Michael Perkins is hoping to leave a mark as he starts the process of bringing Madison County Animal Control toward becoming a “no-kill” facility.
“It’s not something that will happen overnight,” Perkins said. “It will take time, but there has also been a lot of miscommunication about the plan and it needs to change.”
Perkins assumed the role as the new Animal Control manager on Jan. 16. He replaced the former office manager who resigned in early December and his role will be to work with the County Administration and Public Safety Committee in moving the county toward no-kill.
The Animal Control and Care center is located at 8501 State Route 143 in Edwardsville.
The Personnel Committee approved an updated job description for the manager position last month to include more duties and responsibilities. Perkins will oversee the staff of eight, which includes two office clerks and six animal control officers.
Chairman Kurt Prenzler said he is pleased with the decision to hire Perkins.
“He has experience working with animals and in management,” Prenzler said. “I think he will be an asset as we move toward becoming no-kill.”
Perkins’ background is in law enforcement. He served 20 years on the St. Louis Metropolitan Police Department to include time as detective, K-9 officer and K-9 trainer before retiring in 2009.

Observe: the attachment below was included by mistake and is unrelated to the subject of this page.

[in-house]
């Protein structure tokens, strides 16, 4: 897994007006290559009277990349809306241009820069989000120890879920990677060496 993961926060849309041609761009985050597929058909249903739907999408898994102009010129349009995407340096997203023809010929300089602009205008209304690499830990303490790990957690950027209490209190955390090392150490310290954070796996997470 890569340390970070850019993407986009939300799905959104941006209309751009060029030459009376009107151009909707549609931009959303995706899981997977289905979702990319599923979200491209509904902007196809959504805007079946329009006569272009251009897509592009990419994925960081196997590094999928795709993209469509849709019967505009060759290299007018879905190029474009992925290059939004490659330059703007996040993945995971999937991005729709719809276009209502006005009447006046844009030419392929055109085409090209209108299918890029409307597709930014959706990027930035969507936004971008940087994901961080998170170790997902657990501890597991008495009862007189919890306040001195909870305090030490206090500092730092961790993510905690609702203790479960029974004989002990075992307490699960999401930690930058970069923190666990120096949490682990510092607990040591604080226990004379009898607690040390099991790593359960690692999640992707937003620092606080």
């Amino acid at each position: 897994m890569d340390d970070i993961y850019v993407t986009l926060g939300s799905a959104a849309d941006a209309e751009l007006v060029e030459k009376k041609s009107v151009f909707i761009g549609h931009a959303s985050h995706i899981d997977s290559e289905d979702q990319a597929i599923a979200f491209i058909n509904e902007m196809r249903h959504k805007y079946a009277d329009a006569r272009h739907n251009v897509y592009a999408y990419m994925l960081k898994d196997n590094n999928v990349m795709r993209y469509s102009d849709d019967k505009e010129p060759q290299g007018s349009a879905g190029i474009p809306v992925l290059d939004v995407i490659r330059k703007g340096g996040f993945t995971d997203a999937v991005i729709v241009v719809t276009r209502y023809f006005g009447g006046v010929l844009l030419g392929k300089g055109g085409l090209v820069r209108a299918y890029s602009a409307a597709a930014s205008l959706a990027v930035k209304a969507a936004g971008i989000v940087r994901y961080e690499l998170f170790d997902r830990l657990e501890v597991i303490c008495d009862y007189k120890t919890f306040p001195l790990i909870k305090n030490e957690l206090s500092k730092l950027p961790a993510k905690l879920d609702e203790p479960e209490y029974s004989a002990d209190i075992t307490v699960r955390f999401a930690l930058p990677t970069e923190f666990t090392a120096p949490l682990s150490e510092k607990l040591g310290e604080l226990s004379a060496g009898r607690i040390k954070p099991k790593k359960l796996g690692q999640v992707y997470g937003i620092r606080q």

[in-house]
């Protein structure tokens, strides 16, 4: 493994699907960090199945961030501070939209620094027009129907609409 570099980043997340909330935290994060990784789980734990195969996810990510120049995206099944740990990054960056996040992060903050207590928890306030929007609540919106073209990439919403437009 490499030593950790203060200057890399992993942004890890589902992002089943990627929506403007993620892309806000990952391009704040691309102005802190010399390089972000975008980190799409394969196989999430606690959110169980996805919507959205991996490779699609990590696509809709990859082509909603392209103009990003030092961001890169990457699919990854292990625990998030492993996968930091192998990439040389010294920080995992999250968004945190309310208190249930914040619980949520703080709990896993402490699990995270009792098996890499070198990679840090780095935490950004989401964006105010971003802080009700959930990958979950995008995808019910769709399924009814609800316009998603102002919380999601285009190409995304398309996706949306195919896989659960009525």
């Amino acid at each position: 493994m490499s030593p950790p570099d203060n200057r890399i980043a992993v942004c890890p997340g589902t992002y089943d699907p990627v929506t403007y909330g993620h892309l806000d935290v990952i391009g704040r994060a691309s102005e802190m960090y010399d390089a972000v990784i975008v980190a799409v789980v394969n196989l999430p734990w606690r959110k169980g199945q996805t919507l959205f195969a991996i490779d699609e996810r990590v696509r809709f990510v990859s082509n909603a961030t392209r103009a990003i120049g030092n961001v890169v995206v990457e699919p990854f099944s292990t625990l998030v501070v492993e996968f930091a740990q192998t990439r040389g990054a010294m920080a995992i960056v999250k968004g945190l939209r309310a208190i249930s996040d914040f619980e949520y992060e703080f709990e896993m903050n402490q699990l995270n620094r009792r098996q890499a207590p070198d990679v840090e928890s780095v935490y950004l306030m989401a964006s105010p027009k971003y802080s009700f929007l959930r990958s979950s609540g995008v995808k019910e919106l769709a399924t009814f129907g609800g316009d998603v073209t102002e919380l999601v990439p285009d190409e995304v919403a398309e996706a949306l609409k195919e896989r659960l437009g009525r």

Following his retirement, he worked three years as a part-time police officer with the Sparta Police Department and in security with the Fox Theatre in St. Louis. In 2011, he took on the role of director of the Animal Cruelty Task Force with the Humane Society of Missouri.
Since last fall, Perkins has worked as a special project manager for the county helping put together a comprehensive plan to move the county toward its “no-kill” status.
The Public Safety Committee approved the plan on Dec. 11 and then presented it to the County Board. In April 2017, the County Board passed a resolution to bring the county into no-kill status by Dec. 31, 2021.
“I will be working with the Public Safety Committee on the approved plan and changes can be made at any time,” Perkins said. “There are communities all across the country that have gone to no-kill with success. I believe the county can do better in taking care of the animals that are brought in and we can and should save healthy and adoptable animals.”
The plan includes everything from developing a mission statement, clarifying policies and procedures and restructuring fee schedule to utilizing local resources and community involvement, which includes humane education programs presented to schools and community groups and having a presence at adoptions events and gatherings.
“It’s exciting all the things we are planning to do,” Perkins said.
Perkins holds a bachelor of arts in sociology from the University of Missouri. He is also a master trainer with the North American Police Work Dog Association and continues to train dogs during his spare time.
— Madison Co. hires new Animal Control manager —-